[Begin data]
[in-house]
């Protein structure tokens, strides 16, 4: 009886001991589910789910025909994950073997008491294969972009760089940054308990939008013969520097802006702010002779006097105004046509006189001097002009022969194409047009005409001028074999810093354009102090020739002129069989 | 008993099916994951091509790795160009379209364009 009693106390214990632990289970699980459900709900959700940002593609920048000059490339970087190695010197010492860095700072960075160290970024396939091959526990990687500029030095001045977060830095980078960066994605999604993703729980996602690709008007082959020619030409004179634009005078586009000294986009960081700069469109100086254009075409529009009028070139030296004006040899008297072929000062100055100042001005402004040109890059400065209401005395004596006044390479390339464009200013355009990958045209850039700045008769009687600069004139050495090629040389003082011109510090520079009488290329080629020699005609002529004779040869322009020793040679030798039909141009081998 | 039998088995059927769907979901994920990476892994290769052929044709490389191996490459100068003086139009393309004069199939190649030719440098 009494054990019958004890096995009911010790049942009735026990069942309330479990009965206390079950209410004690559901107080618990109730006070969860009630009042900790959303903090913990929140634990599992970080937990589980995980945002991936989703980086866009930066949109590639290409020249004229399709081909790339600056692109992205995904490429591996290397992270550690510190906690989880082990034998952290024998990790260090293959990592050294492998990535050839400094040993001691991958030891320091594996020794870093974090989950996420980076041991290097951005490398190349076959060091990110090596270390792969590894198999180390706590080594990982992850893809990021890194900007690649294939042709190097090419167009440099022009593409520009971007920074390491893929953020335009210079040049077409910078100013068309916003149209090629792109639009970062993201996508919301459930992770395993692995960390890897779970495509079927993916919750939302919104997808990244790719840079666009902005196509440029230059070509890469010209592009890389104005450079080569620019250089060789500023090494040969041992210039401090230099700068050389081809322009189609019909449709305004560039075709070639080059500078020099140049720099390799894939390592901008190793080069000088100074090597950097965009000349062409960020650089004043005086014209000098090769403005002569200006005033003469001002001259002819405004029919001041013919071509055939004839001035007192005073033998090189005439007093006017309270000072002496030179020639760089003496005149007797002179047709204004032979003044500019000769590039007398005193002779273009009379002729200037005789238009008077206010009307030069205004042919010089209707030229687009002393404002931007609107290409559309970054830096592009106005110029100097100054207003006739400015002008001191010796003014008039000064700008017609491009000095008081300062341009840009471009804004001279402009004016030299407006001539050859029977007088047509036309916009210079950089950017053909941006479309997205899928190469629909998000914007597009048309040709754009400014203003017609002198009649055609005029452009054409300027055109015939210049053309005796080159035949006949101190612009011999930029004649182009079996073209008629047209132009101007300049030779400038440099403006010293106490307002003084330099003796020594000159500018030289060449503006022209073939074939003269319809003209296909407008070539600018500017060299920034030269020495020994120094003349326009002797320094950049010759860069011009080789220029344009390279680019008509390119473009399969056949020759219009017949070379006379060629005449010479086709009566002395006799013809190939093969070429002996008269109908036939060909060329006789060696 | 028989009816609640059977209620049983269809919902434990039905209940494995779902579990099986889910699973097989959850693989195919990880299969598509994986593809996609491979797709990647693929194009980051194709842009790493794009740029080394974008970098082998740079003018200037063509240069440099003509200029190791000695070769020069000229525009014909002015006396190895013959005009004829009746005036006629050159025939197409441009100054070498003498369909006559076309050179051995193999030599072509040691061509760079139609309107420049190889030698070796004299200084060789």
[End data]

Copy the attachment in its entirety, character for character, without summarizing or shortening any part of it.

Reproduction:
[in-house]
């Protein structure tokens, strides 16, 4: 009886001991589910789910025909994950073997008491294969972009760089940054308990939008013969520097802006702010002779006097105004046509006189001097002009022969194409047009005409001028074999810093354009102090020739002129069989 | 008993099916994951091509790795160009379209364009 009693106390214990632990289970699980459900709900959700940002593609920048000059490339970087190695010197010492860095700072960075160290970024396939091959526990990687500029030095001045977060830095980078960066994605999604993703729980996602690709008007082959020619030409004179634009005078586009000294986009960081700069469109100086254009075409529009009028070139030296004006040899008297072929000062100055100042001005402004040109890059400065209401005395004596006044390479390339464009200013355009990958045209850039700045008769009687600069004139050495090629040389003082011109510090520079009488290329080629020699005609002529004779040869322009020793040679030798039909141009081998 | 039998088995059927769907979901994920990476892994290769052929044709490389191996490459100068003086139009393309004069199939190649030719440098 009494054990019958004890096995009911010790049942009735026990069942309330479990009965206390079950209410004690559901107080618990109730006070969860009630009042900790959303903090913990929140634990599992970080937990589980995980945002991936989703980086866009930066949109590639290409020249004229399709081909790339600056692109992205995904490429591996290397992270550690510190906690989880082990034998952290024998990790260090293959990592050294492998990535050839400094040993001691991958030891320091594996020794870093974090989950996420980076041991290097951005490398190349076959060091990110090596270390792969590894198999180390706590080594990982992850893809990021890194900007690649294939042709190097090419167009440099022009593409520009971007920074390491893929953020335009210079040049077409910078100013068309916003149209090629792109639009970062993201996508919301459930992770395993692995960390890897779970495509079927993916919750939302919104997808990244790719840079666009902005196509440029230059070509890469010209592009890389104005450079080569620019250089060789500023090494040969041992210039401090230099700068050389081809322009189609019909449709305004560039075709070639080059500078020099140049720099390799894939390592901008190793080069000088100074090597950097965009000349062409960020650089004043005086014209000098090769403005002569200006005033003469001002001259002819405004029919001041013919071509055939004839001035007192005073033998090189005439007093006017309270000072002496030179020639760089003496005149007797002179047709204004032979003044500019000769590039007398005193002779273009009379002729200037005789238009008077206010009307030069205004042919010089209707030229687009002393404002931007609107290409559309970054830096592009106005110029100097100054207003006739400015002008001191010796003014008039000064700008017609491009000095008081300062341009840009471009804004001279402009004016030299407006001539050859029977007088047509036309916009210079950089950017053909941006479309997205899928190469629909998000914007597009048309040709754009400014203003017609002198009649055609005029452009054409300027055109015939210049053309005796080159035949006949101190612009011999930029004649182009079996073209008629047209132009101007300049030779400038440099403006010293106490307002003084330099003796020594000159500018030289060449503006022209073939074939003269319809003209296909407008070539600018500017060299920034030269020495020994120094003349326009002797320094950049010759860069011009080789220029344009390279680019008509390119473009399969056949020759219009017949070379006379060629005449010479086709009566002395006799013809190939093969070429002996008269109908036939060909060329006789060696 | 028989009816609640059977209620049983269809919902434990039905209940494995779902579990099986889910699973097989959850693989195919990880299969598509994986593809996609491979797709990647693929194009980051194709842009790493794009740029080394974008970098082998740079003018200037063509240069440099003509200029190791000695070769020069000229525009014909002015006396190895013959005009004829009746005036006629050159025939197409441009100054070498003498369909006559076309050179051995193999030599072509040691061509760079139609309107420049190889030698070796004299200084060789």